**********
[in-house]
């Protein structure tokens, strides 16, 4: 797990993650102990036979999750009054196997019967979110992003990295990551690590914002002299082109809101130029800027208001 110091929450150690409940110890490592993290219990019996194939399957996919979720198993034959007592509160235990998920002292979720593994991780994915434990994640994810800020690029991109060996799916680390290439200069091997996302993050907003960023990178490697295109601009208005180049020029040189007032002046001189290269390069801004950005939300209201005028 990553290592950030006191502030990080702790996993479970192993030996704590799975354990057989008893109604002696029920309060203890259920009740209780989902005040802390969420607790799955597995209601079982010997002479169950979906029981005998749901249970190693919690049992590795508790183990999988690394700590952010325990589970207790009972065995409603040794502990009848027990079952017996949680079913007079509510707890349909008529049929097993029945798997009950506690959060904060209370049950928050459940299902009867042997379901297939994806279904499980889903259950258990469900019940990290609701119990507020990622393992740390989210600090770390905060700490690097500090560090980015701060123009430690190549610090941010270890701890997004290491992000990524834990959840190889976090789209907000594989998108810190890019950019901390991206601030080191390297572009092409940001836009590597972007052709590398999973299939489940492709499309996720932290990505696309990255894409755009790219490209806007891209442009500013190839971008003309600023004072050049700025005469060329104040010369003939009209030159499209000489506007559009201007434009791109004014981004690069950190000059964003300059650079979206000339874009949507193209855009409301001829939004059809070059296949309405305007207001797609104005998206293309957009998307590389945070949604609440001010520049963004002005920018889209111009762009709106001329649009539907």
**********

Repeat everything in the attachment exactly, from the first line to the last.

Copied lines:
[in-house]
């Protein structure tokens, strides 16, 4: 797990993650102990036979999750009054196997019967979110992003990295990551690590914002002299082109809101130029800027208001 110091929450150690409940110890490592993290219990019996194939399957996919979720198993034959007592509160235990998920002292979720593994991780994915434990994640994810800020690029991109060996799916680390290439200069091997996302993050907003960023990178490697295109601009208005180049020029040189007032002046001189290269390069801004950005939300209201005028 990553290592950030006191502030990080702790996993479970192993030996704590799975354990057989008893109604002696029920309060203890259920009740209780989902005040802390969420607790799955597995209601079982010997002479169950979906029981005998749901249970190693919690049992590795508790183990999988690394700590952010325990589970207790009972065995409603040794502990009848027990079952017996949680079913007079509510707890349909008529049929097993029945798997009950506690959060904060209370049950928050459940299902009867042997379901297939994806279904499980889903259950258990469900019940990290609701119990507020990622393992740390989210600090770390905060700490690097500090560090980015701060123009430690190549610090941010270890701890997004290491992000990524834990959840190889976090789209907000594989998108810190890019950019901390991206601030080191390297572009092409940001836009590597972007052709590398999973299939489940492709499309996720932290990505696309990255894409755009790219490209806007891209442009500013190839971008003309600023004072050049700025005469060329104040010369003939009209030159499209000489506007559009201007434009791109004014981004690069950190000059964003300059650079979206000339874009949507193209855009409301001829939004059809070059296949309405305007207001797609104005998206293309957009998307590389945070949604609440001010520049963004002005920018889209111009762009709106001329649009539907």